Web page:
HAMMOND | A river of mostly Polish Catholic pilgrims, including priests in ankle-length cassocks and baseball caps, flowed down Hohman Avenue Saturday afternoon.
Pictures of Pope John Paul II bobbed above the surging, singing crowd. Whistles buzzed and pilgrims prayed as they walked en masse down the middle of the street.
They walked in sandals and sneakers and high-end hiking boots, with floppy hats to shield them from the sun. They wore yellow scarves and religious pins. They hoisted banners, Polish flags and pictures of St. Mary, an important figure in the Catholic faith. They sang along with hymns that blared from the speakers of support vans.
Strollers lined the entire length of Hohman Avenue late Saturday afternoon after marchers mobilized following a brief rest at Harrison Park in Hammond, where they stretched, slapped their sore calves and sprawled out in any shade they could find. They made their way to the Carmelite Monastery, where they camped out Saturday night.
An estimated 5,000 pilgrims — many immigrants who speak Polish as a first language or first-generation Polish-Americans — made their annual 33-mile journey on foot between a South Side Catholic Church and the Our Lady of Czestochowa Shrine in Merrillville. They embarked on the two-day walk from St. Michael Catholic Church, passing through Hammond and Munster on Saturday while on their way to an icon of the Black Madonna, a longtime symbol of Poland that's believed to have healing powers.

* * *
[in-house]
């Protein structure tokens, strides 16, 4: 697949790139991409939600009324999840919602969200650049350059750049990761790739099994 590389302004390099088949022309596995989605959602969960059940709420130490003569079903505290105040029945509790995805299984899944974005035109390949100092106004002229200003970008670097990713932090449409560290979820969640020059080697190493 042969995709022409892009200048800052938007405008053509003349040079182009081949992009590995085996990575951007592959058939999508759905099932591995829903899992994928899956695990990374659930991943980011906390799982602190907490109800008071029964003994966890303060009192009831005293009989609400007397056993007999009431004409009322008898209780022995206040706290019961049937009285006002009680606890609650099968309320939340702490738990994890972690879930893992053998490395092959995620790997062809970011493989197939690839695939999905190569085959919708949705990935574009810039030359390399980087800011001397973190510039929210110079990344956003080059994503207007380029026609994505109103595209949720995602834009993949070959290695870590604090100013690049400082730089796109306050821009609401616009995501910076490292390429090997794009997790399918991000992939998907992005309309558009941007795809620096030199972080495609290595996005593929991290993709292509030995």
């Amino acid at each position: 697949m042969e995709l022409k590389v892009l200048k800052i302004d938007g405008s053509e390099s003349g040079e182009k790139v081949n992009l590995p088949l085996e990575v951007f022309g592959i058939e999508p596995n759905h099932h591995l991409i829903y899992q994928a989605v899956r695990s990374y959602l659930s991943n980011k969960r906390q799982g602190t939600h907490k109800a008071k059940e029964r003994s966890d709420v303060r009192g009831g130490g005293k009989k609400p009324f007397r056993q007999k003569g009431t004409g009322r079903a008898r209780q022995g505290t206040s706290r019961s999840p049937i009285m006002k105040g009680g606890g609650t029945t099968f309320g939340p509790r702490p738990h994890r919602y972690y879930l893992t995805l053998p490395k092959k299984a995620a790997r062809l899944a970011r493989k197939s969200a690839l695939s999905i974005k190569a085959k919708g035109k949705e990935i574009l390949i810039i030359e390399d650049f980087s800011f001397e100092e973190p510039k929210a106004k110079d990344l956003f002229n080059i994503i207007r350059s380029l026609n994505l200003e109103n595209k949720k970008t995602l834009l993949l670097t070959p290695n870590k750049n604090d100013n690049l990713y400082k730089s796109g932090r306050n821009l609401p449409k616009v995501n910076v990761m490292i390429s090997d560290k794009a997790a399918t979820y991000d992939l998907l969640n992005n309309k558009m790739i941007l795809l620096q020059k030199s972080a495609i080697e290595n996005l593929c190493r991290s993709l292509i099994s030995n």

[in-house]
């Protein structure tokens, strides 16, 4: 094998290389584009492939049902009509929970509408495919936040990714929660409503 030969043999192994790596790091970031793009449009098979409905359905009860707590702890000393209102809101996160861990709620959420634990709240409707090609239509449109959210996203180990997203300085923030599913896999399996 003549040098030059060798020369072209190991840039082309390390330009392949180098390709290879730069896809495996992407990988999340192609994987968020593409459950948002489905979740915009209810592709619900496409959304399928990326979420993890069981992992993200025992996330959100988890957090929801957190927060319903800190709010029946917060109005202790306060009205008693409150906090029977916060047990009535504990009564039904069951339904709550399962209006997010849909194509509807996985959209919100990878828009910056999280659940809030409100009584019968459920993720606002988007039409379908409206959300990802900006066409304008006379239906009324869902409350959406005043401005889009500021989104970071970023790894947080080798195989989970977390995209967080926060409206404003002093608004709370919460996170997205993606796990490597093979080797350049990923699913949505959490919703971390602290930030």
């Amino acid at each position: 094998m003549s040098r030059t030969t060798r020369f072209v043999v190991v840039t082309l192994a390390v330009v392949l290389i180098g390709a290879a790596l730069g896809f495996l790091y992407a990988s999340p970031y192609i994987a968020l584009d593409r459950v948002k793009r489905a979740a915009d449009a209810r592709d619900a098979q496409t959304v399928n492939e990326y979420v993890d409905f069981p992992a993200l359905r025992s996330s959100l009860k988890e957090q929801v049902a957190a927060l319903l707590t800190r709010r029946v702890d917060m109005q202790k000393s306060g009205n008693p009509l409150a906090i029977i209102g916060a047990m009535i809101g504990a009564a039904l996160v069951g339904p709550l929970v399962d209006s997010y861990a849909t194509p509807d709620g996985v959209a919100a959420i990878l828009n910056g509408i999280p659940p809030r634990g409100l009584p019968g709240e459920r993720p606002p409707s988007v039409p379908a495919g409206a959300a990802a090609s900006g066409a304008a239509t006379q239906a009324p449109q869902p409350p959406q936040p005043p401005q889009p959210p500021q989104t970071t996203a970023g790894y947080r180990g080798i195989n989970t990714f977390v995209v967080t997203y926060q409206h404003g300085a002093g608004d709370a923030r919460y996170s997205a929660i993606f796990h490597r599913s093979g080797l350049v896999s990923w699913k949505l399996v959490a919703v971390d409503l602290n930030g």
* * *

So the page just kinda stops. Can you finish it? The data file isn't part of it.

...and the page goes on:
Pilgrims have visited a painting of the Black Madonna in Czestochowa, Poland, for hundreds of years. The Catholic tradition precedes the Feast of the Assumption of the Blessed Virgin Mary, which will be observed on Friday.
The long walk is so grueling that many pilgrims spent most of Saturday's break at Harrison Park lying motionless on the ground. But faith prodded them on, said Chicago resident Kinga Ciez, who has walked with her family for the last three years.
"If you believe in God and that you'll get there, you'll get there," she said.
Patrick Grabowski has been marching in the 27-year-old procession — a major event for the Chicago area's Polish community — for four years. He says his legs get really sore but he's learned to bring enough supplies, such as extra socks to change into during breaks. He said the long, tiring walk helps him feel closer to God.
"You feel good about yourself, that you completed the whole journey," Grabowski said.
Robert Sokolowski drove an hour down from the north Chicago suburbs after first hearing of the pilgrimage a few days ago because he wanted his young son Ben to have a spiritual experience. Many of the marchers bought their children, often younger kids in strollers.
"I thought it would be good for him to do something spiritual, having him hear people singing religious songs and, you know, something that people join together to do," he said. "It's under Pope (John Paul II) ... our pope died, but he was our hero and it's under his name, this whole thing. It's a beautiful day. You're out with strangers, but we run into so many people we know."
Marching for such a long distance forces pilgrims to be contemplative, Sokolowski said.
"You reflect on life, what's important," he said. "You have to give something to get something back."